For me, tidbits of stories that people tell me inspire other ideas and they grow from there. For example, in my third book, I knew the general plot before I wrote it, but a story that a pastor told me about her experiences tending people on their deathbed changed my story. It added an element that was not like anything the pastor told me, but was inspired by it. The novel grew much stronger because of it.

Other times when we listen, we can discover character traits that we might not have thought to use. (This requires observation and listening.) Maybe the way the story teller describes the story is memorable because of the way they move their hands, change their voice, or do neither and tell it straight faced and expressionless. Or maybe the way they describe other people offers inspiration. Any of these possibilities could be a learning opportunity if you’re open to it. After all, writing comes from our creativity, but creativity does not spring from a vacuum. It comes from living and observing life.

Understanding the art of listening is imperative within our stories. Our characters will be more believable if they cover the gamut of real listeners in the world. If conversation carries on with everyone always understanding the full meaning of each speaker, you’ve created a fictional situation that may not be believable. Why? Because the world is full of bad listeners and some of your characters should be bad listeners too.

So, take your listening skills to the next level. Sit back and listen to people, ask them questions, and go talk to people you don’t usually talk to. You will learn something, you may change, and you will certainly become a better writer. Then, throw some bad listeners in your stories (some good ones would be nice too) and let the fun begin.

Happy Writing,
Madelyn March

Now, I See

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My second novel is almost done! I can see the finish line. The manuscript if off to the editor in a few weeks and I’m talking cover design with my designer. I can’t believe it!!!

If this is the finish line, the whole process has been a marathon. I had the idea for this book many years ago. I wrote it two years ago, then changed the whole thing to first-person present tense, and then let it simmer for awhile before final revisions. Now here we are…nearing the finish line.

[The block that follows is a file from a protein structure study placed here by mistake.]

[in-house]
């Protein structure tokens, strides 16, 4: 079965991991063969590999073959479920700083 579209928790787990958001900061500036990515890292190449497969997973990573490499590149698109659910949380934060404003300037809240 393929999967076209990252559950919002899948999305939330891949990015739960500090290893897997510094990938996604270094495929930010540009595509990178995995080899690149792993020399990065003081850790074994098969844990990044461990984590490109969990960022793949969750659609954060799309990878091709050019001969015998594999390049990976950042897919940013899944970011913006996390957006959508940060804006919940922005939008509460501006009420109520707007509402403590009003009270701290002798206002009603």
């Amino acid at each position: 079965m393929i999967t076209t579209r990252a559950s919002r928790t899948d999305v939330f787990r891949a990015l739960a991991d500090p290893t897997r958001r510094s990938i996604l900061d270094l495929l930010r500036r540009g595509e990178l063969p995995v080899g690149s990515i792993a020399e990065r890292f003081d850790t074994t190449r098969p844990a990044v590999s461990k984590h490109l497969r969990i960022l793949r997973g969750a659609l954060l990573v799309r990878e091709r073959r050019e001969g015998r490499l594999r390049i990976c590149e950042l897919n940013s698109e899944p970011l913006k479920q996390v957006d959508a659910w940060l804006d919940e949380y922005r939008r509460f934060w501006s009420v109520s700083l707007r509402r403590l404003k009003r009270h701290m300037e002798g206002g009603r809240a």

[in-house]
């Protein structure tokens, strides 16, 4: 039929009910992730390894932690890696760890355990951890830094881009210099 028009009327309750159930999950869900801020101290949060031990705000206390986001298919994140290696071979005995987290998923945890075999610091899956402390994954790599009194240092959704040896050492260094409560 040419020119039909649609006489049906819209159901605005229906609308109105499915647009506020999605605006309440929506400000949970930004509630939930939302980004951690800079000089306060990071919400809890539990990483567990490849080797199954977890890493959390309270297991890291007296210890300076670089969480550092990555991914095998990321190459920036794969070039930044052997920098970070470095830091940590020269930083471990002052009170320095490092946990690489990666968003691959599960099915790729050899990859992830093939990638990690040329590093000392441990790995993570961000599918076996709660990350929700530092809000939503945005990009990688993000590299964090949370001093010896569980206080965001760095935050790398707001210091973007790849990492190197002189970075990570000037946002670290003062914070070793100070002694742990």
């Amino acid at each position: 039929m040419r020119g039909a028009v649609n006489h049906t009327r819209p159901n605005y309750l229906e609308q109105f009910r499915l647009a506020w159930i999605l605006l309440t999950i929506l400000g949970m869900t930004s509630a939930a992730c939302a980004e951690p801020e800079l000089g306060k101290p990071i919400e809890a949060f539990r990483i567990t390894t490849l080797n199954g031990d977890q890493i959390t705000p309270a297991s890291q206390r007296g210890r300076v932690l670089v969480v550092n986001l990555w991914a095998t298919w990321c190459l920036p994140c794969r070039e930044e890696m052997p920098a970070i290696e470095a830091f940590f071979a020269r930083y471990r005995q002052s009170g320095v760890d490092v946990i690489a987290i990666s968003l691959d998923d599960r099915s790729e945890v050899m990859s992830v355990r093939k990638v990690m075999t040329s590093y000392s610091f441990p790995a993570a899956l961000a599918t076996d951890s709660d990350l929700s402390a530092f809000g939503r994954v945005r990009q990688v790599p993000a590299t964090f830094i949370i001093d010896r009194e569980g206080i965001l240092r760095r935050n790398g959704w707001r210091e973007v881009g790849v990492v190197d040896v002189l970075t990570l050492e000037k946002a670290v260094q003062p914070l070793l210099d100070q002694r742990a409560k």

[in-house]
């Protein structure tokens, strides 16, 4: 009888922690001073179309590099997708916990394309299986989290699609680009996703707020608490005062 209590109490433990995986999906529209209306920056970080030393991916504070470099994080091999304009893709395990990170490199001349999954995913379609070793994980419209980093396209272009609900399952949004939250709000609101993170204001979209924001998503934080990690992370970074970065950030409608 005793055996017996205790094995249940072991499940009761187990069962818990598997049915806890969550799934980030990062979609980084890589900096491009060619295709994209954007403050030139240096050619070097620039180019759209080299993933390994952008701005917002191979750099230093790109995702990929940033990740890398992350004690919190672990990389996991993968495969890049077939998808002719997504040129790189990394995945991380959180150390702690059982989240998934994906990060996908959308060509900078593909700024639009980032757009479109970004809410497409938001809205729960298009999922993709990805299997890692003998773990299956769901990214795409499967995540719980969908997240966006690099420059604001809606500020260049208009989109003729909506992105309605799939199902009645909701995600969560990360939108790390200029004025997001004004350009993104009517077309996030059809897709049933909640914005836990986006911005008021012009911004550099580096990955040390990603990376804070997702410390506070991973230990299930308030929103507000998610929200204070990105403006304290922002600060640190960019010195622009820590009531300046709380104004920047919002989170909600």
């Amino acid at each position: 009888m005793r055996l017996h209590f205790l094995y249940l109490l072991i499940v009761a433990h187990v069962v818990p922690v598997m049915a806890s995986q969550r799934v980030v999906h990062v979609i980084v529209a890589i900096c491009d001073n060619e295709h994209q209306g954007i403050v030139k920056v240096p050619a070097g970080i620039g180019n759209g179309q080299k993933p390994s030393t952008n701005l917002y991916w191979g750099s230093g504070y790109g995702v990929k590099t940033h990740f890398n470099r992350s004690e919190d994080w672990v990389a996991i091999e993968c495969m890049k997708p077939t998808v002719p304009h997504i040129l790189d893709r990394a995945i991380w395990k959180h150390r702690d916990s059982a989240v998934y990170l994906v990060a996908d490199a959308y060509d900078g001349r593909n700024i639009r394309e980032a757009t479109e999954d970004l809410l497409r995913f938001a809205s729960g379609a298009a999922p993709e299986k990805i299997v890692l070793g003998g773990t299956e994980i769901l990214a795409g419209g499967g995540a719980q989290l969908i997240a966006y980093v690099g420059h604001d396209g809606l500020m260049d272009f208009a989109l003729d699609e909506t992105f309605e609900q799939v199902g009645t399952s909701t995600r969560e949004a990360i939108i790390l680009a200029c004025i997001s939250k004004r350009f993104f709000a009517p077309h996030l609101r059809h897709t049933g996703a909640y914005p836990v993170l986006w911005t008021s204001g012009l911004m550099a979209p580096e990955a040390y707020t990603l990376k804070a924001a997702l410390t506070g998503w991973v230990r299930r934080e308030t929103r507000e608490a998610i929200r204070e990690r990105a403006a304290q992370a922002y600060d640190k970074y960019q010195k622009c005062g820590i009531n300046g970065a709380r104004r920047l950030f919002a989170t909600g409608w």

I have a working blurb (emphasis on the word working) and I’d like to share it. Feel free to let me know what you think.  Happy Writing!  –Madelyn

What if circumstances beyond your control made you question everything you believed about yourself and your life? This is what happens to Amy Clark. Her structured ways and reclusive tendencies offer her no protection against the changes to come. 

Amy’s life begins to unravel after a fateful phone call.  Her estranged father is dying. She returns to her childhood home in Northern Michigan to find that she can no longer control her life. Voices and hallucinations come uninvited and she is powerless to stop them. Even more terrifying, she experiences shocking visions about the lives of strangers that she encounters.

These glimpses into other people’s lives convince Amy that her sanity is slipping away.  She struggles to understand if there is any meaning in her visions before it’s too late. She questions her choices and her path. Did she make a mistake creating a purposefully isolated life? Does she have the courage, or time, to change?

How Misdirection Makes Your Novel Interesting

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I never know where I’m going and neither should your reader!  Okay, never is an exaggeration, but I have what I like to call directional dyslexia. I know they haven’t created this term yet (that I know of) and I’m not belittling dyslexic people (many of my students are dyslexic) but I literally get directions turned around in my head. If I make five turns, then reverse order, I often want to go the opposite way! I don’t know why! If I think it through, I can get it, but it is tough for me!

Why am I sharing this embarrassing detail? Well, I feel like books need to do this to us on occasion. I don’t mean never let your reader know where your story is going, but certainly don’t give them a perfect map with precise directions. Give them MIS-direction.